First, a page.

The other day my children and I had to face some tough news. It was one of those things that you didn’t want to hear, the type of news that brings down your hope in a matter of seconds. All of the sudden, we felt discouraged and exhausted. My children were quiet and didn’t have the energy to express what they were feeling. We all decided to have some time alone and try to process what we had just heard.
When my children are hurting my immediate desire is to hug them and tell them it’s going to be ok. With time I have learned that children, as well as adults, need to allow themselves to feel different emotions and that includes sadness, disappointment, and frustration. This doesn’t mean that those emotions define or control our actions, but it does mean that they are real and we need to deal with them. Teaching our children to deal with difficult situations will help them in the future when they face life on their own. Here are some ideas on how to get started:
- Time alone and time together: As parents many times we think we know how our children feel and we are quick to offer solutions to their problems. But we don’t always know, and assuming that we do is disrespectful to them. Giving a child the opportunity to sort his or her emotions and to recognize what they are feeling is a great tool for their future. They don’t need someone offering them quick solutions, they need to be aware of why they feel the way they do and then use the help from someone to sort things out. For this reason, children need some time alone, but not too long because sad feelings can be heavy and drag them down.
- Let’s talk: Children need to learn to share their feelings. Relationships are built through time and creating a positive channel of communication may be a long process. Generate spaces where your child feels free to express his or her feelings; the sooner you start this, the easier it will be for your child to open up about any topic.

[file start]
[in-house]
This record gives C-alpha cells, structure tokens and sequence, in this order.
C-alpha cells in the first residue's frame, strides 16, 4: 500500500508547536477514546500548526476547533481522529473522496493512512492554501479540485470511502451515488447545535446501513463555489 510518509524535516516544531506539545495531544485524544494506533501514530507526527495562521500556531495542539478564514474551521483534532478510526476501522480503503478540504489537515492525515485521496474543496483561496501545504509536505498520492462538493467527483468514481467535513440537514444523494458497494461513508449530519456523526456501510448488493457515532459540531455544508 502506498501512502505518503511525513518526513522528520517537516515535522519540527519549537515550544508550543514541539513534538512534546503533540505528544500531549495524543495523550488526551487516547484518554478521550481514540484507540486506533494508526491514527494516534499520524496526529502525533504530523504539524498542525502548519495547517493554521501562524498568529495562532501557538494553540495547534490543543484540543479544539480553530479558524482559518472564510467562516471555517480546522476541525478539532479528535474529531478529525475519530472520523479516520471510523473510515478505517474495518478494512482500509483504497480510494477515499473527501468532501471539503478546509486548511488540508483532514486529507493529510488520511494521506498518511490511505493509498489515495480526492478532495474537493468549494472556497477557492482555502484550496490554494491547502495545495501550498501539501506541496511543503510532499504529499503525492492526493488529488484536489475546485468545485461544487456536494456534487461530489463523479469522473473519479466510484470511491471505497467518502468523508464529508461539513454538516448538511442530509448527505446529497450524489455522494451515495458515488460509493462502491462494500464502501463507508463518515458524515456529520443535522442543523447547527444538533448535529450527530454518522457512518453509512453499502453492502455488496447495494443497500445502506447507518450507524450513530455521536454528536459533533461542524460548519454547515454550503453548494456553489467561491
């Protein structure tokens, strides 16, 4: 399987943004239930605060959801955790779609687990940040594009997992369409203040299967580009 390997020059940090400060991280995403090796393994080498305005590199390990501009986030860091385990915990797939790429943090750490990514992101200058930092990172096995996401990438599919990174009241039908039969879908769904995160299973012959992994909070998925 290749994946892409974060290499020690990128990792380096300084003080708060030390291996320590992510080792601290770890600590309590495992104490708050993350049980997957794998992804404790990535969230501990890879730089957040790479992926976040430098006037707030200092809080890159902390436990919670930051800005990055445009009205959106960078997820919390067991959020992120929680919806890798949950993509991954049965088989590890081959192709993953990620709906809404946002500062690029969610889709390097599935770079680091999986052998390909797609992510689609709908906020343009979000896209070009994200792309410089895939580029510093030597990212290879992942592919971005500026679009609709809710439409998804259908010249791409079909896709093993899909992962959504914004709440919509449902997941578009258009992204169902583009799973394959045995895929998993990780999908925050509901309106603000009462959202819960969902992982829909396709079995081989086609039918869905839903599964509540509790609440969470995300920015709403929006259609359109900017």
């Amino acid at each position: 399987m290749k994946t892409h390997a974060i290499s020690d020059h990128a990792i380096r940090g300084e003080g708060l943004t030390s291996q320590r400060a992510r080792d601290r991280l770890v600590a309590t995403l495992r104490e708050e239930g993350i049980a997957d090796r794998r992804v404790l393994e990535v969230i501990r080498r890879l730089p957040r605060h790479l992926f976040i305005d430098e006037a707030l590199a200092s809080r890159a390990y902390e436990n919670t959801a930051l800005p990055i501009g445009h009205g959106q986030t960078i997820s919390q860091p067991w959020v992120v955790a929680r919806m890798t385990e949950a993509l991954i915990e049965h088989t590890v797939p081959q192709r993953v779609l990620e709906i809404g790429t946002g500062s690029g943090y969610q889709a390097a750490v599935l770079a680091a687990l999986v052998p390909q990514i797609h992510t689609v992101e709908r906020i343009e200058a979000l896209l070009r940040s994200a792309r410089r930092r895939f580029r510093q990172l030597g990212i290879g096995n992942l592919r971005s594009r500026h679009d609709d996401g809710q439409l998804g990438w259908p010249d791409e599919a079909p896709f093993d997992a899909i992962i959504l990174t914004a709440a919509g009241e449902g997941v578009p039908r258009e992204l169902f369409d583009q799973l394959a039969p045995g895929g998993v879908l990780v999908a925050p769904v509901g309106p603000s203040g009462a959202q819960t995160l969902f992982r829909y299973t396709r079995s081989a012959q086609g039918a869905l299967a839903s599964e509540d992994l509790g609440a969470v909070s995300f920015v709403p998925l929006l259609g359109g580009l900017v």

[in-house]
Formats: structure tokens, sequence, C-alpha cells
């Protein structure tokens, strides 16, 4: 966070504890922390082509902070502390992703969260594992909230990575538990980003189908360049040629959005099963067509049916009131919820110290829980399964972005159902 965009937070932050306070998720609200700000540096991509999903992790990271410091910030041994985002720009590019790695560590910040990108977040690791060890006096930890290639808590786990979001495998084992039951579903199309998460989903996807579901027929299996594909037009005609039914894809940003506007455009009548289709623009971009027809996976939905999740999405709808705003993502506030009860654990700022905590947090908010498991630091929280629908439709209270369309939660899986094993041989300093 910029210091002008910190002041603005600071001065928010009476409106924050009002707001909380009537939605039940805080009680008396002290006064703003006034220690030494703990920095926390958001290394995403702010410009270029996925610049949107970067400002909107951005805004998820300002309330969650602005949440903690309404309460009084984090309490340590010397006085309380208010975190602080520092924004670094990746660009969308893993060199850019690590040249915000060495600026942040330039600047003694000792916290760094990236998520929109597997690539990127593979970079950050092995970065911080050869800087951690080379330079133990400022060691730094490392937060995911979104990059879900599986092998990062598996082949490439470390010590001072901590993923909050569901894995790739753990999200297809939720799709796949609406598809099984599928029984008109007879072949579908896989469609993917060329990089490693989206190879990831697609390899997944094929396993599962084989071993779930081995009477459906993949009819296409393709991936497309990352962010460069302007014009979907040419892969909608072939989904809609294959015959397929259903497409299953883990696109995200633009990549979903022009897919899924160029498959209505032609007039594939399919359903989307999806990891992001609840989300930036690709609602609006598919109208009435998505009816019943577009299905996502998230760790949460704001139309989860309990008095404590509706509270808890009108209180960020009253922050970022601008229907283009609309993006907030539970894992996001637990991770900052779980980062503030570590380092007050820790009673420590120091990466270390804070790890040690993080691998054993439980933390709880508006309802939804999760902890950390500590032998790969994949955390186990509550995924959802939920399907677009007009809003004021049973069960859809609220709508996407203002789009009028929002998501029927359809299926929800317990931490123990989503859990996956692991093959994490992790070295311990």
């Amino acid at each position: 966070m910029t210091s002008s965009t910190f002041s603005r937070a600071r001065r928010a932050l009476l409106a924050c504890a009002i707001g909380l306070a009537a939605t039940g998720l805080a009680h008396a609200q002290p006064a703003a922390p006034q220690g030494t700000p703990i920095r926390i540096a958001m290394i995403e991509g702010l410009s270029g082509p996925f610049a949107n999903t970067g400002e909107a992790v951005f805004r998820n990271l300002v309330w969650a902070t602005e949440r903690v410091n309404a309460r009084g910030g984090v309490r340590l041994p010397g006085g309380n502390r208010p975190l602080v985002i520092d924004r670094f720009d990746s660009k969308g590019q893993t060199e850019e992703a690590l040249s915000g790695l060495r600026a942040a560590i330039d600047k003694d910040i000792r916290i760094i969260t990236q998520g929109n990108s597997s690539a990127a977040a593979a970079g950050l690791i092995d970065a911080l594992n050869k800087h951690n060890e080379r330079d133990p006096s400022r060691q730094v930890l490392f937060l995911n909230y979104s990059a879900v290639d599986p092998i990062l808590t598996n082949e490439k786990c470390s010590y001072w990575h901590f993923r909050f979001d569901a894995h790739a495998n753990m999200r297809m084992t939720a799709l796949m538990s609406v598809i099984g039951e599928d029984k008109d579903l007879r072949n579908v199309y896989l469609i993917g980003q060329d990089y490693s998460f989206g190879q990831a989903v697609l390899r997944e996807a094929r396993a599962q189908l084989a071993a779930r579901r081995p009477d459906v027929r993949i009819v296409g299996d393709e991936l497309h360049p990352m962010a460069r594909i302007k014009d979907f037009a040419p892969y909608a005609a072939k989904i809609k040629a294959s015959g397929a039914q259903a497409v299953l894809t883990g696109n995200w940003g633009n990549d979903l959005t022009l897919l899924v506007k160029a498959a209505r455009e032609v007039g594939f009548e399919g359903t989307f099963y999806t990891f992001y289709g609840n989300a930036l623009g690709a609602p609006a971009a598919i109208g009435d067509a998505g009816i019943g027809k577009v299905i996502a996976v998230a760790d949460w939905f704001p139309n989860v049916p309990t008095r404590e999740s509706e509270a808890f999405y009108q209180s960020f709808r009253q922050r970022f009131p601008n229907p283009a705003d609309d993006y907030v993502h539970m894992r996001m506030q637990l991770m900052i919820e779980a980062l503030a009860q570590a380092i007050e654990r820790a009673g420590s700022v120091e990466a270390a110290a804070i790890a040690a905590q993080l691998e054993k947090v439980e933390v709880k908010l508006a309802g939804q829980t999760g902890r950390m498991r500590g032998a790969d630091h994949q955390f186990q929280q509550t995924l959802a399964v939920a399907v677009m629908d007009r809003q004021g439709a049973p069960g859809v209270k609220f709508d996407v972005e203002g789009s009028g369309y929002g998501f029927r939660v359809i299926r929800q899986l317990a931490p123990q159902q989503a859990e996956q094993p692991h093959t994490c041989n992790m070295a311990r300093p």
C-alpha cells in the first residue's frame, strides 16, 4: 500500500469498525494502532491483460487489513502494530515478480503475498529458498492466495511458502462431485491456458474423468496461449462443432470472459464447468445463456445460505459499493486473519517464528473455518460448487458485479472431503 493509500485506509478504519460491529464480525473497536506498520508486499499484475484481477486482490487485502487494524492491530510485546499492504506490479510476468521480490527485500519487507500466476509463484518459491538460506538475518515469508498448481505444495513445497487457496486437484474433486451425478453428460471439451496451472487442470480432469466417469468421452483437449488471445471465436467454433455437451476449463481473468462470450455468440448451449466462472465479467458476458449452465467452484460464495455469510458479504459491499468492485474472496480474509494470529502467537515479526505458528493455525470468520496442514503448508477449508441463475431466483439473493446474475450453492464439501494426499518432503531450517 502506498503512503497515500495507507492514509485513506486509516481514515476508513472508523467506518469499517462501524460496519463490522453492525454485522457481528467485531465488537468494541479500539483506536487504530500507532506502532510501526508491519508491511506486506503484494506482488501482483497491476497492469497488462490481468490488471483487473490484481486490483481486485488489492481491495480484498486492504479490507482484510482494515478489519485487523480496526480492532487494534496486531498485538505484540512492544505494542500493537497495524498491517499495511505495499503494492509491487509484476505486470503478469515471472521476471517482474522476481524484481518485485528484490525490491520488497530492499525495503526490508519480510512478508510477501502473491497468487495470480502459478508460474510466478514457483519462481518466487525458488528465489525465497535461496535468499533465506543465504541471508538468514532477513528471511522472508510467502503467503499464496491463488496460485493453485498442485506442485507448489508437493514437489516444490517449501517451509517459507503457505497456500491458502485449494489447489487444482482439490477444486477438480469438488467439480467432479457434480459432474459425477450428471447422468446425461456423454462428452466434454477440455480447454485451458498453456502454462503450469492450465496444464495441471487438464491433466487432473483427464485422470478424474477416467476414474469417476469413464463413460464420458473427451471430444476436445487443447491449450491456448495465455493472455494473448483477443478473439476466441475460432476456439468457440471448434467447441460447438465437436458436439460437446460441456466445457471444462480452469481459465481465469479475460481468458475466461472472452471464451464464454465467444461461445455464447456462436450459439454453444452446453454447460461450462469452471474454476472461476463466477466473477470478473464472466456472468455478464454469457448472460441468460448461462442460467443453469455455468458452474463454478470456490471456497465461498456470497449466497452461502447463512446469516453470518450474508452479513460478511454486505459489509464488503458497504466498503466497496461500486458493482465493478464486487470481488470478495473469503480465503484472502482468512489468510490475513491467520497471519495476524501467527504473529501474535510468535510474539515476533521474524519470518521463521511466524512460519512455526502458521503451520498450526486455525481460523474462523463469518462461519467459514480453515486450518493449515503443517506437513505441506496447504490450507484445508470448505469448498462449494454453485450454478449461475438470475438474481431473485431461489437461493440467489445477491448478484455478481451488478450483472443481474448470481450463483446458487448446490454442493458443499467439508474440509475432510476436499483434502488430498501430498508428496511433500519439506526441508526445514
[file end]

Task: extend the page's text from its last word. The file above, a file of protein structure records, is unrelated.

- No judging: One of the reasons children may not share what they are feeling is because they are afraid of being judged. Your children want your approval and if you tell them: “That’s silly, that would never happen” or “Just forget it and move on” they’ll feel judged and start monitoring what they share with you because they don’t want to feel “dumb” for telling you something.
- Now what: Once causes of feelings have been identified it is easier to define what to do, to see what things are in your child’s power to change and the ones that aren’t.. Focusing on what they can do and not losing their peace over what they can’t will help them get on the right track without stressing about a situation.
-Look at me: Your children are watching you, especially during difficult situations. They will do as they see you do. Actions are powerful, so walk the talk. Don’t be afraid to express what you are feeling, but also try to keep a good attitude through it all.
You can learn from every situation; you can grow and use it as experience for the future and you can even help others as you go through the most difficult times in your life. It all depends on how you decide to tackle them.
After some deep searching, some pouring out of emotions, and honest expression of what we were feeling, my children and I made the decision that we will do what we can to fix this situation, but we will not allow stress or a sense of discouragement. We used this bad news as motivation to keep a positive attitude because that’s how great stories are made and we are determined to make ours a great one.